Sheffield Region Transport Plan 2019 – A New Tram-Train Route To A New Station At Waverley

Sheffield’s plans state that a medium to long term priority is to have a new station on the Sheffield-Lincoln Line.

This Google Map shows the location of Waverley between Darnall and stations.

 

Note.

  1. Darnall station is in the North-West corner of the map.
  2. Woodhouse station is in the South-East corner of the map.
  3. Waverley is a new housing area and is highlighted in red towards the North-East corner of the map.

The plans also propose that the service will be run by tram-trains and they will also serve the Advanced Manufacturing Park (AMP)

This Google Map shows AMP and Waverley in a larger scale.

Note.

  1. Waverley in the South-East corner of the map.
  2. The AMP in the North-West corner of the map.
  3. The Sheffield-Lincoln Line curving through to the South.

Most rail and tram systems are straight out-and-back layouts, but there are two very important loops  that serve a wider area under Liverpool City Centre and Heathrow Airport.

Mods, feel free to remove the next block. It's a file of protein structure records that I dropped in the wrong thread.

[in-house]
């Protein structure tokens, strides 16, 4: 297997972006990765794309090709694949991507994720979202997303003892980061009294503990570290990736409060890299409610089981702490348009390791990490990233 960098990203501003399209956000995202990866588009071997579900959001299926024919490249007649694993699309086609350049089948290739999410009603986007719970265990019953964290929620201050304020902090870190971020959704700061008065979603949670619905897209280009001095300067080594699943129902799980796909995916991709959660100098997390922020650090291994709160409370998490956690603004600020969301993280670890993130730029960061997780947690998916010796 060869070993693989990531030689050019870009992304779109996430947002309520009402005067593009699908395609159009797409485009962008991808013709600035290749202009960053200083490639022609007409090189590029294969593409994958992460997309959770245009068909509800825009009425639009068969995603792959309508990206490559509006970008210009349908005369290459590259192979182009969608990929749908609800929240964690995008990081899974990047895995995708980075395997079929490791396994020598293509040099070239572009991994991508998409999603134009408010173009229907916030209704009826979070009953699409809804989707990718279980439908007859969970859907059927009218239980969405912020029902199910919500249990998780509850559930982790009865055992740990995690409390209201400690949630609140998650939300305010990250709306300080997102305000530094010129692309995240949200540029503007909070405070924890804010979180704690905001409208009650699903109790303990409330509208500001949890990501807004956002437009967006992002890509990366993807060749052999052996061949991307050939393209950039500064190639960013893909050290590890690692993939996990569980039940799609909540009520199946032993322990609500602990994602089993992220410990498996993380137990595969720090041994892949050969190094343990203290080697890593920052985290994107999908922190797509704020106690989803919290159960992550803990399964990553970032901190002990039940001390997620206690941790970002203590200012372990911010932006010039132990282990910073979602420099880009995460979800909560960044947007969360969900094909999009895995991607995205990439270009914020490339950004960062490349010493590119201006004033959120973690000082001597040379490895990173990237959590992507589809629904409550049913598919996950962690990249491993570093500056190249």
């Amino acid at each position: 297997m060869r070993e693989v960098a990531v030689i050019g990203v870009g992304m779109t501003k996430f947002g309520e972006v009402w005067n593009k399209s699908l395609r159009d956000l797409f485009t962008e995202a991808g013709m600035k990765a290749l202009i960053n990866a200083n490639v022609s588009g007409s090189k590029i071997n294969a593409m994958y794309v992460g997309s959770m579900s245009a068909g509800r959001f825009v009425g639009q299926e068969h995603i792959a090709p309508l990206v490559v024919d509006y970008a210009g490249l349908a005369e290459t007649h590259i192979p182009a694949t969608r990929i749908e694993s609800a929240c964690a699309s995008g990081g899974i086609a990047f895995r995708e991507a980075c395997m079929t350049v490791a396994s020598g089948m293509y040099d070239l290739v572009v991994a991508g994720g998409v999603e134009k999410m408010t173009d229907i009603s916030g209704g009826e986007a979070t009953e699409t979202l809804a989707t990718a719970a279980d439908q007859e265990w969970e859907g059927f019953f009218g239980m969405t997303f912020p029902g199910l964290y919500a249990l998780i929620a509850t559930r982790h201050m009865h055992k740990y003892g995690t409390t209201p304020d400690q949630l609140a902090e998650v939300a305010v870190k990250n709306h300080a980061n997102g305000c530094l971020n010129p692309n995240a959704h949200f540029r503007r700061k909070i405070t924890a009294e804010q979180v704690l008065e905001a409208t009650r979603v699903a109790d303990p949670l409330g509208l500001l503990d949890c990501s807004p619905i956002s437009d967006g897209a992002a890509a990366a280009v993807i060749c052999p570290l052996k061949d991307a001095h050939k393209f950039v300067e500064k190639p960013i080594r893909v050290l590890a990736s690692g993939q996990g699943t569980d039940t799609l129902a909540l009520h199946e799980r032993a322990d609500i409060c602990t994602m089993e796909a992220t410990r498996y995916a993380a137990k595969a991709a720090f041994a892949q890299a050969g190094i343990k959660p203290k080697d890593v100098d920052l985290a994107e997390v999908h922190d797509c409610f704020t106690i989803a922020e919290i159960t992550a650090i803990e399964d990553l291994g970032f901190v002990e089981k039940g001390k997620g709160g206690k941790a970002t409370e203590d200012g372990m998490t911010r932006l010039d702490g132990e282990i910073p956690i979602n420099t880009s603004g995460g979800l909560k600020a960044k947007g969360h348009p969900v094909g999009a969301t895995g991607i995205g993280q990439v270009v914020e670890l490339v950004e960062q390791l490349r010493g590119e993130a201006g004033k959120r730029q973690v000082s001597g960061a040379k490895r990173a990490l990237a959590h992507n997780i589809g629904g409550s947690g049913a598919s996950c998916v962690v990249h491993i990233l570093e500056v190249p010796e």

Could Waverley and the AMP be served by a surface loop from the Shyeffield-Lincoln Line?

  • The loop could be single- or double-track.
  • Stops would be in appropriate places.
  • The loop could be electrified as needed with 750 VDC to the Sheffield Supertram standard.

As Sheffield is less than three miles from Waverley, the battery-electric version of Class 399 tram-trains, as ordered for the South Wales Metro, should be able to run to and from Sheffield on battery power, if the loop was fully electrified, so could charge the tram-trains.

The Sheffield-Lincoln Line passes to the back of the Sheffield Supertram Depot, so I suspect, if required the tram-trains could sneak through the depot to join the main tram route through Sheffield City Centre.

But as the Sheffield Supertram expands, there must surely come a point, where a second route across the City is needed to handle increasing numbers of trams. Manchester found this a few years ago and have since built the Second City Crossing.

Sheffield already has a second route across the City and it is the rail line through Sheffield station, which will be electrified in the next few years, to allow High Speed Two trains to reach the City.

So I can see no reason, why tram-trains from Waverley and the AMP can’t terminate in Sheffield station or go across the City.